Pursuing the palate

 

A David & Goliath beer story

Beer drinkers in Indiana are not exactly upscale. Hoosiers rank in the bottom 20 percent of better beer sales nationally. While 18 percent of national beer drinkers opt for beer with character, only 7.6 percent of Indiana’s market share is for craft and specialty beer. The flip side is that 91.4 percent of Hoosiers opt for popping the big three, whose brews never were intended to excite the palate.

So why did World Class Beverages of Indianapolis garner the premier award as 2007 Craft Beer Distributor from the National Beer Wholesalers Association and the Brewers Association? And why did Anheuser-Busch brewer George Reisch pitch a new A-B lineup at a brewmaster’s dinner attended mainly by sales people associated with Zink Distributing, who represents A-B’s considerable presence? Read on.

World Class fulfills a growing niche

Jim Schembre, manager of World Class Beverages, is still happily processing why an Indiana-based company could stand out from amongst 2,700 beer wholesalers and gain the confidence of 1,250 craft brewers. Sixteen finalists for the award were announced in September 2007 in Las Vegas at the Distributors Conference. The winner was announced Oct. 13 at the Great American Beer Festival in Denver.

Speaking by phone from his office on Waldemere Road, Schembre described the road to elation. “These two organizations usually don’t get along too well, so they’re trying to build a unity,” he explained. “Initiating the award was a first step.”

Along with meeting specific criteria, including “beer education, Web site attention and creative promotions as it relates to craft,” letters of support were considered.

“World Class got lots of letters. From our point of view this is big; 40,000 people attended, including 1,200 brewers. It’s the biggest American beer tasting event. The award validated that we are on the right path. We can look at where we have been — five years ago craft and special beers were at 4.3 percent in Indiana. We’re now at 7.6 percent.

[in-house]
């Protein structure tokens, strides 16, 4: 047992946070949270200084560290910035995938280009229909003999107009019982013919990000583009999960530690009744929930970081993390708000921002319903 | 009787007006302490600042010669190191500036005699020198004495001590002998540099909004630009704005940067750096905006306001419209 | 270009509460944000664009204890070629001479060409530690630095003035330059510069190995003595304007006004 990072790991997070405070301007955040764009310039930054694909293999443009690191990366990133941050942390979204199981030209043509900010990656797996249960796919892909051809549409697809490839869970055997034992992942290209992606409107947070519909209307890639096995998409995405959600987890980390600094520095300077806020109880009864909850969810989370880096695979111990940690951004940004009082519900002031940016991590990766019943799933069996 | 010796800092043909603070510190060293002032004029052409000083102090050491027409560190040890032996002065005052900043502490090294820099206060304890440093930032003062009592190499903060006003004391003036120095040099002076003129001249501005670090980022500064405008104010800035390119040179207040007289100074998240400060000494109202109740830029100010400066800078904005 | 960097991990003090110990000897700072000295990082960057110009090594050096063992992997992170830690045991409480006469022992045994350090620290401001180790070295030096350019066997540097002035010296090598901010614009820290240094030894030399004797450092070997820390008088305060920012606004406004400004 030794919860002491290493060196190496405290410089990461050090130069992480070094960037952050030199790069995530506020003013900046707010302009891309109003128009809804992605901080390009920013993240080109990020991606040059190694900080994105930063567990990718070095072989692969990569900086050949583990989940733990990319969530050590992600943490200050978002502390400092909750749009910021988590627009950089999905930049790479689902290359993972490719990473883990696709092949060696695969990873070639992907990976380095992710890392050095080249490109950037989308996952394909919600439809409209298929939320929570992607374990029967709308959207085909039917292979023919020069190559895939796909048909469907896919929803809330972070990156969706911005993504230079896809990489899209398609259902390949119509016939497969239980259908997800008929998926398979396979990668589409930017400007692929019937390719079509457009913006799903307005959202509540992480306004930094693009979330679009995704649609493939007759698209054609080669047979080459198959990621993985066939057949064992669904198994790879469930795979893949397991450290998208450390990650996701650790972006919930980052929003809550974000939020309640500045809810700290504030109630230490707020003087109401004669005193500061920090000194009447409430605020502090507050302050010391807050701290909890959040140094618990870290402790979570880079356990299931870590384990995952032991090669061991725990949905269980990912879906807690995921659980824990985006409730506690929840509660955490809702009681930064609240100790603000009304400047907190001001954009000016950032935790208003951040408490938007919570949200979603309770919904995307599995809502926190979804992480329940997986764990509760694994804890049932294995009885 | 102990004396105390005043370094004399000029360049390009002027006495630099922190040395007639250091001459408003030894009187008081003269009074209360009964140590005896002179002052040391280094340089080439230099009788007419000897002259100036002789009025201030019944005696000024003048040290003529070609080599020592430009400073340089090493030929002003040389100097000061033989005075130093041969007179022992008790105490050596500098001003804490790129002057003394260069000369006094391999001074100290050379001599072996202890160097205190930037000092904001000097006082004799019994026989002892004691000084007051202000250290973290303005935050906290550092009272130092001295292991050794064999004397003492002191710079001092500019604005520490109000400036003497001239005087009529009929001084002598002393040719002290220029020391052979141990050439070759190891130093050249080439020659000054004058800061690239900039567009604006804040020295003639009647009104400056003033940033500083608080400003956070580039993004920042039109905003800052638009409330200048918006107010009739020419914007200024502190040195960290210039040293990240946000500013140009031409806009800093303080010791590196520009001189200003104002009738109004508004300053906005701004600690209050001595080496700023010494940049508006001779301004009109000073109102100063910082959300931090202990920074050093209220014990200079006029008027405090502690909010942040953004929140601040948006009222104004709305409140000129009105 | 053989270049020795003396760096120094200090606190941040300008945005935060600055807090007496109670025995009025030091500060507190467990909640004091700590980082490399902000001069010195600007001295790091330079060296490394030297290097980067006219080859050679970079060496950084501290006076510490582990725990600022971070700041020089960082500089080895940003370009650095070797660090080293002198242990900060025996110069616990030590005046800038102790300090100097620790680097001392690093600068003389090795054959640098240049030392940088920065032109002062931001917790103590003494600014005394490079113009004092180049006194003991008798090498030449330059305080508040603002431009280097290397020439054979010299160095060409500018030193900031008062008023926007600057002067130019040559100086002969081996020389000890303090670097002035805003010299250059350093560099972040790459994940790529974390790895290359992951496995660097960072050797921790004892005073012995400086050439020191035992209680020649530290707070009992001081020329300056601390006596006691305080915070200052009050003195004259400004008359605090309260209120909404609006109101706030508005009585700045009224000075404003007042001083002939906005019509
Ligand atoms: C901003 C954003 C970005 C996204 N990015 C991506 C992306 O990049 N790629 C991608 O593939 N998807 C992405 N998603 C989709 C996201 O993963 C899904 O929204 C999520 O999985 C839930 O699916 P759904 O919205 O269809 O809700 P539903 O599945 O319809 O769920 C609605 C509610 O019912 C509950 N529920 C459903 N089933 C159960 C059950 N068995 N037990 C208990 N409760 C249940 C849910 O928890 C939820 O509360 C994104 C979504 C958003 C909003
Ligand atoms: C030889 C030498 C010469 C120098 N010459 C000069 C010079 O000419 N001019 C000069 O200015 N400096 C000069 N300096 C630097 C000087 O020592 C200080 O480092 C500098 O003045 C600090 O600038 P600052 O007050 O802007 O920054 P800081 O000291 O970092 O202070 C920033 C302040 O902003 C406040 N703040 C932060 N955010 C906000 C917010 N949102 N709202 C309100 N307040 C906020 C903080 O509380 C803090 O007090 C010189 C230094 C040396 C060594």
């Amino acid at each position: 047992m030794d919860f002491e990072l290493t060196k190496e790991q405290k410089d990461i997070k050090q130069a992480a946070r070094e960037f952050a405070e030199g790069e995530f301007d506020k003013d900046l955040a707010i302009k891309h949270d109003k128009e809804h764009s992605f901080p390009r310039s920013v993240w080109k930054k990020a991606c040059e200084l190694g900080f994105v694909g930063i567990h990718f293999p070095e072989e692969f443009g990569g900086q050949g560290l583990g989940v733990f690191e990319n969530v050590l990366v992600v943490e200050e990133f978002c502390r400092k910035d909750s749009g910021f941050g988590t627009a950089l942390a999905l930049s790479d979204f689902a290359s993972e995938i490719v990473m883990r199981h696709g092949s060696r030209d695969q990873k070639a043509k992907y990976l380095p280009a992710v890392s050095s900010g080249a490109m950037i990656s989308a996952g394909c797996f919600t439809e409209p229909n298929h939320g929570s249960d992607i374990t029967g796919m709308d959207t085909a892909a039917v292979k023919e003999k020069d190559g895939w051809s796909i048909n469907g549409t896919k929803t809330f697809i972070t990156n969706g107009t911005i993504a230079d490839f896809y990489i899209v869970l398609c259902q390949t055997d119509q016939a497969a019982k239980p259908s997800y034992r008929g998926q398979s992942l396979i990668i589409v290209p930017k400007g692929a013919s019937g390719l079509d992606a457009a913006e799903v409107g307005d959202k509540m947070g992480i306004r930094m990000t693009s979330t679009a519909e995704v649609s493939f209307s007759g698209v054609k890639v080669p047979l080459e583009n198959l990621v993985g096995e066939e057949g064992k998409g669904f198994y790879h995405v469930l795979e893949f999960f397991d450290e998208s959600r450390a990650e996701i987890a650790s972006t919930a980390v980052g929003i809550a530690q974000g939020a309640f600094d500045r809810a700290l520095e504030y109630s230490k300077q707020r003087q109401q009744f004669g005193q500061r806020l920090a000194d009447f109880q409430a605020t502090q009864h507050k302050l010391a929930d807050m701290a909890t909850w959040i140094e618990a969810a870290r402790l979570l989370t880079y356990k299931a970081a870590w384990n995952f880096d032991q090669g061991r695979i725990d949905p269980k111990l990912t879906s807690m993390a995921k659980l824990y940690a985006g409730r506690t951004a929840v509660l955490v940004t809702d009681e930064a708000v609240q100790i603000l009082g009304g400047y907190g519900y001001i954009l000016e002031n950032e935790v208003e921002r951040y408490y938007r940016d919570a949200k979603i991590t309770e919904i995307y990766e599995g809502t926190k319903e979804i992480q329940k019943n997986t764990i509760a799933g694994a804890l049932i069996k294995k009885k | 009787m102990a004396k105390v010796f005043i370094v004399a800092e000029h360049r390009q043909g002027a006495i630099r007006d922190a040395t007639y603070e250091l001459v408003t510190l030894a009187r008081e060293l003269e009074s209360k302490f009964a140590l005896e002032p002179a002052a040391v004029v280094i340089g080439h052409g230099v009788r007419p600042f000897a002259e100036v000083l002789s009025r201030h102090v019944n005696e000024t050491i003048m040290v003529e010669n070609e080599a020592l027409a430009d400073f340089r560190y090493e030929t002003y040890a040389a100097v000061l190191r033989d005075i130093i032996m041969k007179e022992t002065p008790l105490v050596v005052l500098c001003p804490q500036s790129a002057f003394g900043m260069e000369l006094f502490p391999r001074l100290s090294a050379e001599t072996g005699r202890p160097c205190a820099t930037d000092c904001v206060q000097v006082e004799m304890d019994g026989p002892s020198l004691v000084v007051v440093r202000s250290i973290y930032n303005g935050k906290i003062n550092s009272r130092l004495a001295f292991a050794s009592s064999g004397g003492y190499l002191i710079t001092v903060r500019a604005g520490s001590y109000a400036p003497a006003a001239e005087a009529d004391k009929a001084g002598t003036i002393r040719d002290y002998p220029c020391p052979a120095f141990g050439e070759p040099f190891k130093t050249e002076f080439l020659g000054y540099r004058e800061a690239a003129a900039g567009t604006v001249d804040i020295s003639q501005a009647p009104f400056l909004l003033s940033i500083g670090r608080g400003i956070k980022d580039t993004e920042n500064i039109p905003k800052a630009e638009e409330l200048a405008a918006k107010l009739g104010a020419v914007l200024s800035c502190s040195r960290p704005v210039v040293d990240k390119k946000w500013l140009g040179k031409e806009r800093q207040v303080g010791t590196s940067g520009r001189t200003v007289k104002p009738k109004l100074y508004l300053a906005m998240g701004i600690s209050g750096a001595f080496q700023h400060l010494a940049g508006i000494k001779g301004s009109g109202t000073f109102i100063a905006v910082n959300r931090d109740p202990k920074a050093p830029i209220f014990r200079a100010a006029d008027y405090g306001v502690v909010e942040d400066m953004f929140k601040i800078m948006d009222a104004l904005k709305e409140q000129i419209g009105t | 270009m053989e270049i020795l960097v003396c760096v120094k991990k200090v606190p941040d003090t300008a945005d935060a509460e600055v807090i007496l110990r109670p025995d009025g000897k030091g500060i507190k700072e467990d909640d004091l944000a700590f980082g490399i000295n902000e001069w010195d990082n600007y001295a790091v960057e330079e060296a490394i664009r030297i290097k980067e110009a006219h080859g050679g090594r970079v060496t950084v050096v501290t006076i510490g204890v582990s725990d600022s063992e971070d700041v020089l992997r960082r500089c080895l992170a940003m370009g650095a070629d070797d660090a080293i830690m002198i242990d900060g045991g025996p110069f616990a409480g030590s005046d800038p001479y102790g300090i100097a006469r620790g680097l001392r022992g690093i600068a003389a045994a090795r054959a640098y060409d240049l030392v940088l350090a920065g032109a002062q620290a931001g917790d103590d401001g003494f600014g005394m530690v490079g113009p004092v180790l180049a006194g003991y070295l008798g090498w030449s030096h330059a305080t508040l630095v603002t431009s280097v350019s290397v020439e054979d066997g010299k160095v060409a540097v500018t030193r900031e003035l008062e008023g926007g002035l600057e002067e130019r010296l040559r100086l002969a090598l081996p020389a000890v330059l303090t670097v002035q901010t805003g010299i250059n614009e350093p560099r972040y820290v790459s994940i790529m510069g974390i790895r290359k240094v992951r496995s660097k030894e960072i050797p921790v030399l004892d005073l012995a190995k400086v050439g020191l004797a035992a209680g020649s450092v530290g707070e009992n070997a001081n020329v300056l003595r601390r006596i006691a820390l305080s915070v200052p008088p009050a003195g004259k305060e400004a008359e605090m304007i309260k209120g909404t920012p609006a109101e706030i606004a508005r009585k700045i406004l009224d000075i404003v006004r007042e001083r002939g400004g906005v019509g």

“We feel we can get more aggressive about promoting awareness and social consciousness. Handcrafted beers are meant to be drunk with quality food. The emphasis is on quality, not quantity. Good food, good times and good beer or wine go together. Proper glassware, food pairing and beer all radiate to a good social experience,” Schembre stated, adding, “We are distinctly consumer oriented. We have the only consumer oriented Web page in the country.”

Schembre underscores the importance of educating both their sales team and the public so they all can understand and appreciate taste profiles and style, adding that World Class’ mission is “to make people beer passionate.

“They have to know how you brew it, the ingredients and the taste profile. Our sales team’s enthusiasm about handcrafted beers is contagious.”

Being philanthropic and a good neighbor are equally essential to World Class Beverages. See a related Oct. 10, 2007, story, “Beer Philanthropy,” at http://nuvo.net/articles/beer_philanthropy/. For more info on World Class Beverages, log on to www.worldclassbeverages.com.

Anheuser-Busch follows the market

 

“Beer is the servant of food.” George Reisch is talking about his favorite subject during a telephone interview from his St. Louis corporate Brewing Staff Brewmaster office at Anheuser-Busch.

“Beer is a beverage of moderation that is very social. It’s woven through thousands of years of our collective social fabric paired with food. It could be served at every meal because families understood the ingredients and the process. They knew small beer with low alcohol content is drawn from the last cups of a brew while large beer is drawn from the first cups so they served accordingly.

“When you’re born into a German brewing family a lot of traditions, visuals and aromas stay with you. Beer opens the taste of food when both are paired perfectly.”

Never drink beer out of a bottle. Pour into a glass appropriate to its style — down the middle and only one-third full. Look at it, sniff, sip, taste, sniff again, drink while eating and replenish in thirds.

Franz [Frank] Sales Reisch, George Reisch’s great-great grandfather, immigrated to Kentucky in 1832 from Baden on the Rhine River. In 1849 he moved to Springfield, Ill., and opened a brewery that operated until 1966.

In 1852, A-B also started as a family brewery with a “path to greatness” strategy that, starting in 1876, manifested in making Budweiser “the first national beer.”

When the family brewery closed, Reisch’s father worked for Pabst in Milwaukee. Reisch learned home brewing from his father.

While a freshman at the University of Wisconsin, Reisch wrote a “brash letter” to the then head brewer at Anheuser-Busch. Reisch stated he intended to become a brewer and to work for A-B “when I get old. You have to be old to brew at Anheuser-Busch, right?”

Four years later, Reisch heard back from A-B — his letter was kept on file. In 1979, with a bachelor of science in food chemistry degree, Reisch started in the management-training program. Many promotions later he’s back in St. Louis.

“I enjoy working with and teaching our trainees. Experience is long-term memory. There’s a big difference between memorization and memory.”

Reisch explains that the current demand for beers with more character makes “the time right for big brewers to brew them. We have the capacity to supply the volume.”

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